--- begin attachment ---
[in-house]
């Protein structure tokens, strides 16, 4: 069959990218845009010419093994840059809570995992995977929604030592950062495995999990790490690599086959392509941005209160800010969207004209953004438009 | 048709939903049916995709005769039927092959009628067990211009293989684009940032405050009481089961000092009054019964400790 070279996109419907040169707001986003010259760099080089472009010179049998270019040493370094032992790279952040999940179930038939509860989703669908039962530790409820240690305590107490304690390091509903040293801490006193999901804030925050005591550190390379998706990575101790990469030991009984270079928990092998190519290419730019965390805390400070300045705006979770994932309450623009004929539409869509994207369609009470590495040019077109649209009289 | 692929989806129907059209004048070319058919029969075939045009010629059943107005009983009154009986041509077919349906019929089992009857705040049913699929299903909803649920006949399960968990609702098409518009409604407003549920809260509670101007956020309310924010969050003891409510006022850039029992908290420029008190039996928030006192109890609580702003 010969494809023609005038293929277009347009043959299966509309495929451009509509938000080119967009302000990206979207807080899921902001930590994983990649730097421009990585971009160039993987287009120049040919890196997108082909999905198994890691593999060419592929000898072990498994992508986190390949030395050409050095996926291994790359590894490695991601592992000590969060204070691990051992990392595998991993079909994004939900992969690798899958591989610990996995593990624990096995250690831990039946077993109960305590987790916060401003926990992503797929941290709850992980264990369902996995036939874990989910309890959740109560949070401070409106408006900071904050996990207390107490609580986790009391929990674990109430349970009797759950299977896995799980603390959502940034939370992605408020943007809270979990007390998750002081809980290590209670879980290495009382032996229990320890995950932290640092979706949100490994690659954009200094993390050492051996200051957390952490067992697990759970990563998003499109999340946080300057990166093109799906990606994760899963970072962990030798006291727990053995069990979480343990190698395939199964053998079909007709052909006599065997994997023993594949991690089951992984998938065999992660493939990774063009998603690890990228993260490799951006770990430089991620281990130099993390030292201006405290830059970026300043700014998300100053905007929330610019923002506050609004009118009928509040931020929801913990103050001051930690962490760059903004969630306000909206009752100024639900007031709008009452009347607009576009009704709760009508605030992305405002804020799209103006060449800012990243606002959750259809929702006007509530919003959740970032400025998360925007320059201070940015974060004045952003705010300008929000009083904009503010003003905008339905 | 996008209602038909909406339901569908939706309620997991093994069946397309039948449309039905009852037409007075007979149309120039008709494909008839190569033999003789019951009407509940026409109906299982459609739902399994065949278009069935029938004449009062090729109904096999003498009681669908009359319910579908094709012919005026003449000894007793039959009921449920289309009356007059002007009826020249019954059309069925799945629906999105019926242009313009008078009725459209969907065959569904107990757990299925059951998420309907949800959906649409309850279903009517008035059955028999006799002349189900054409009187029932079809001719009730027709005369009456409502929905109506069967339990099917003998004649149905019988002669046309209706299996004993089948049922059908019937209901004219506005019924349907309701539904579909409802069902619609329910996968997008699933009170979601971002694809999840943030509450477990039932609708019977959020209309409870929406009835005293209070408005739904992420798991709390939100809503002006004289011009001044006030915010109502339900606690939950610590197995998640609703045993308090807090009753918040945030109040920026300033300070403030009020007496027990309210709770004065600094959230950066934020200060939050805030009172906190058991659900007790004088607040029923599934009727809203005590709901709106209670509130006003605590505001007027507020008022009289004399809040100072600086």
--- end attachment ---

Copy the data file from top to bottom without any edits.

[in-house]
């Protein structure tokens, strides 16, 4: 069959990218845009010419093994840059809570995992995977929604030592950062495995999990790490690599086959392509941005209160800010969207004209953004438009 | 048709939903049916995709005769039927092959009628067990211009293989684009940032405050009481089961000092009054019964400790 070279996109419907040169707001986003010259760099080089472009010179049998270019040493370094032992790279952040999940179930038939509860989703669908039962530790409820240690305590107490304690390091509903040293801490006193999901804030925050005591550190390379998706990575101790990469030991009984270079928990092998190519290419730019965390805390400070300045705006979770994932309450623009004929539409869509994207369609009470590495040019077109649209009289 | 692929989806129907059209004048070319058919029969075939045009010629059943107005009983009154009986041509077919349906019929089992009857705040049913699929299903909803649920006949399960968990609702098409518009409604407003549920809260509670101007956020309310924010969050003891409510006022850039029992908290420029008190039996928030006192109890609580702003 010969494809023609005038293929277009347009043959299966509309495929451009509509938000080119967009302000990206979207807080899921902001930590994983990649730097421009990585971009160039993987287009120049040919890196997108082909999905198994890691593999060419592929000898072990498994992508986190390949030395050409050095996926291994790359590894490695991601592992000590969060204070691990051992990392595998991993079909994004939900992969690798899958591989610990996995593990624990096995250690831990039946077993109960305590987790916060401003926990992503797929941290709850992980264990369902996995036939874990989910309890959740109560949070401070409106408006900071904050996990207390107490609580986790009391929990674990109430349970009797759950299977896995799980603390959502940034939370992605408020943007809270979990007390998750002081809980290590209670879980290495009382032996229990320890995950932290640092979706949100490994690659954009200094993390050492051996200051957390952490067992697990759970990563998003499109999340946080300057990166093109799906990606994760899963970072962990030798006291727990053995069990979480343990190698395939199964053998079909007709052909006599065997994997023993594949991690089951992984998938065999992660493939990774063009998603690890990228993260490799951006770990430089991620281990130099993390030292201006405290830059970026300043700014998300100053905007929330610019923002506050609004009118009928509040931020929801913990103050001051930690962490760059903004969630306000909206009752100024639900007031709008009452009347607009576009009704709760009508605030992305405002804020799209103006060449800012990243606002959750259809929702006007509530919003959740970032400025998360925007320059201070940015974060004045952003705010300008929000009083904009503010003003905008339905 | 996008209602038909909406339901569908939706309620997991093994069946397309039948449309039905009852037409007075007979149309120039008709494909008839190569033999003789019951009407509940026409109906299982459609739902399994065949278009069935029938004449009062090729109904096999003498009681669908009359319910579908094709012919005026003449000894007793039959009921449920289309009356007059002007009826020249019954059309069925799945629906999105019926242009313009008078009725459209969907065959569904107990757990299925059951998420309907949800959906649409309850279903009517008035059955028999006799002349189900054409009187029932079809001719009730027709005369009456409502929905109506069967339990099917003998004649149905019988002669046309209706299996004993089948049922059908019937209901004219506005019924349907309701539904579909409802069902619609329910996968997008699933009170979601971002694809999840943030509450477990039932609708019977959020209309409870929406009835005293209070408005739904992420798991709390939100809503002006004289011009001044006030915010109502339900606690939950610590197995998640609703045993308090807090009753918040945030109040920026300033300070403030009020007496027990309210709770004065600094959230950066934020200060939050805030009172906190058991659900007790004088607040029923599934009727809203005590709901709106209670509130006003605590505001007027507020008022009289004399809040100072600086």